The best thing that happened to the world economy in 1933 was that FDR sharply devalued the dollar against gold. Prices and output started rising rapidly, and the US began to suck in a lot more imports from the rest of the world. Our trade surplus got smaller. Even better, this policy inspired other countries to devalue as well. Paul Krugman knows all this, and often cites FDR’s actions with approval.
The best thing that happened to the world economy this year, indeed just about the only good thing, was the V-shaped recovery in Asia, almost certainly led by China. This recovery was aided by the Chinese government’s decision to stop appreciating its currency. The Asian growth spurt was also a major factor behind the recovery in the US, which began in asset markets in March and spread to the real economy a few months ago (although we need a much faster recovery.) Paul Krugman does not seem to know this, indeed he is now arguing that the Chinese need to reverse the very policies that provided green shoots to the world economy in the dark days last winter. Here is what Krugman has to say:
Although there has been a lot of doomsaying about the falling dollar, that decline is actually both natural and desirable. America needs a weaker dollar to help reduce its trade deficit, and it’s getting that weaker dollar as nervous investors, who flocked into the presumed safety of U.S. debt at the peak of the crisis, have started putting their money to work elsewhere.
But China has been keeping its currency pegged to the dollar — which means that a country with a huge trade surplus and a rapidly recovering economy, a country whose currency should be rising in value, is in effect engineering a large devaluation instead.
And that’s a particularly bad thing to do at a time when the world economy remains deeply depressed due to inadequate overall demand. By pursuing a weak-currency policy, China is siphoning some of that inadequate demand away from other nations, which is hurting growth almost everywhere. The biggest victims, by the way, are probably workers in other poor countries. In normal times, I’d be among the first to reject claims that China is stealing other peoples’ jobs, but right now it’s the simple truth.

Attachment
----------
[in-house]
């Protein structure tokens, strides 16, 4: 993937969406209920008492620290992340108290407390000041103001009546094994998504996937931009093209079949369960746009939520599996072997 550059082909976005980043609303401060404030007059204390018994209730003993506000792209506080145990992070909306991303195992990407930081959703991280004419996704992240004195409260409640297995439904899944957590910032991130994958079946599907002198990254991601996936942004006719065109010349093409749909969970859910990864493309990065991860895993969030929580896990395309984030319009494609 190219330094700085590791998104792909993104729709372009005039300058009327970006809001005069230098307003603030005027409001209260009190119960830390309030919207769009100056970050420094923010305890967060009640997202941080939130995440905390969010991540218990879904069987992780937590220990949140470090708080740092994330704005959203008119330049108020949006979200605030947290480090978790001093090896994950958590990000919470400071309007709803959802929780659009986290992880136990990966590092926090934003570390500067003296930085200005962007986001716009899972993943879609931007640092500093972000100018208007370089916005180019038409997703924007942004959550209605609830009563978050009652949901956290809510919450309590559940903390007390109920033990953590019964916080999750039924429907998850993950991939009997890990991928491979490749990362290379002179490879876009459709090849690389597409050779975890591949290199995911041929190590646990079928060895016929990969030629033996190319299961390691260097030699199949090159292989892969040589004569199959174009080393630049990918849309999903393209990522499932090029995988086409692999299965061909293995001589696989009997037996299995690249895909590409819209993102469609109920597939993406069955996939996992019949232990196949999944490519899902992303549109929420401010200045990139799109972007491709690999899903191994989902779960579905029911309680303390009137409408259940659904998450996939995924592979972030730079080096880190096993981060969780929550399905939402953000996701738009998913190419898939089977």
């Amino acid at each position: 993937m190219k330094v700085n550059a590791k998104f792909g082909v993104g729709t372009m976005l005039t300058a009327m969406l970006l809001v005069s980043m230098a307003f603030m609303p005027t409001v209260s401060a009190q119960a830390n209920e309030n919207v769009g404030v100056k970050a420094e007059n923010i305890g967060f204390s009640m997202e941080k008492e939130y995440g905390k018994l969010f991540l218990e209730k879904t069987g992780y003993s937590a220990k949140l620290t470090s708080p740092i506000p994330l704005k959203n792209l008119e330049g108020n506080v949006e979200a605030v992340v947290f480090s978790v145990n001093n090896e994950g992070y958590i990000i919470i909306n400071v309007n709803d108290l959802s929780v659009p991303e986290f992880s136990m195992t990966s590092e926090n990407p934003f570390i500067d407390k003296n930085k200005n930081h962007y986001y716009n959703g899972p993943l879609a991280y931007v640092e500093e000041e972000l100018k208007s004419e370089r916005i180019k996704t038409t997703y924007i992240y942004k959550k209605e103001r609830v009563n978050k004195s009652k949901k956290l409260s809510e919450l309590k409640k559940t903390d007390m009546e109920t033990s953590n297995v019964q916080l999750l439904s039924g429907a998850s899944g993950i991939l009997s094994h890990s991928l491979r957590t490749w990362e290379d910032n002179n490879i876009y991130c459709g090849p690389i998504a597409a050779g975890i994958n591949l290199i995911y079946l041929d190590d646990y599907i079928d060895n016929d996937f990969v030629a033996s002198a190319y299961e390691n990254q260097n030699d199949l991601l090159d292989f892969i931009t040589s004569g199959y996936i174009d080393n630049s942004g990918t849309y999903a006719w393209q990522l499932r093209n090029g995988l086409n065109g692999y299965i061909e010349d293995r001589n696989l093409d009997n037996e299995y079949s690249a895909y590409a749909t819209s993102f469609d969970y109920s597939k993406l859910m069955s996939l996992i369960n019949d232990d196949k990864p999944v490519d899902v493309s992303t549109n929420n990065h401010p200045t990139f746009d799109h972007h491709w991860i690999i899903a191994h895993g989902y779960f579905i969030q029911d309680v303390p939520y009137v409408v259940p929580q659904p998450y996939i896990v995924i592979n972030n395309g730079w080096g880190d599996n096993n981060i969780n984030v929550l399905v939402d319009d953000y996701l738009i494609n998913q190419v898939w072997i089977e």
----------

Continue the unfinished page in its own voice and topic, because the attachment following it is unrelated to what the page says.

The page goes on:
Do you see where Krugman goes wrong? He is mixing up two very different issues. One is the question of international payments accounts, which is a zero sum game. The other is the broader macro problem of a depressed world economy, which is anything but a zero sum game. Krugman is a very skilled macroeconomist, and it is rare to see him make this error. A cynic might argue it shows the increasing extent to which the General Theory is affecting on his analytical skills. But first we need to consider what is really going on here.
In 1933 FDR was not trying to depreciate the dollar against other currencies, he was trying to depreciate it against goods and services. Krugman and I agree that we should be trying to do the same today. But if the Chinese were to appreciate their currency they would be imposing deflationary monetary policy on their economy. Krugman might reply that China is not an open market and that the Chinese could sterilize any impact and thus prevent a deflationary shock to their economy. But is that really true? When the real Chinese exchange rate appreciated in the late 1990s (due to the SE Asian crisis, and the fact that the yuan was pegged to a strengthening dollar) China experienced a very unwelcome period of deflation, which slowed real growth quite sharply (and probably more than the official statistics showed.) They didn’t seem able to prevent this impact, despite the fact that they have exchange controls. After China joined the WTO in 2002 their economy took off, and by 2005 inflation was becoming such an acute problem (due to the Balassa-Samuelson effect combined with the dollar peg) that China decided to strongly appreciate the yuan. It was their only option for preventing a return to the high inflation of the early 1990s.
It is a mistake to think about exchange rate policy as trade policy, it is fundamentally a form of monetary policy. China’s current account surplus is driven by its high saving rate, and changing the nominal exchange rate won’t have any significant effect as long as the savings rate remains high. In fairness to Krugman, he might argue that part of that saving is Chinese government accumulation of foreign assets, and that he has in mind both a much stronger yuan and less government saving. But even if this were done the impact on the world economy would be trivial compared to the effect of monetary policies on aggregate demand.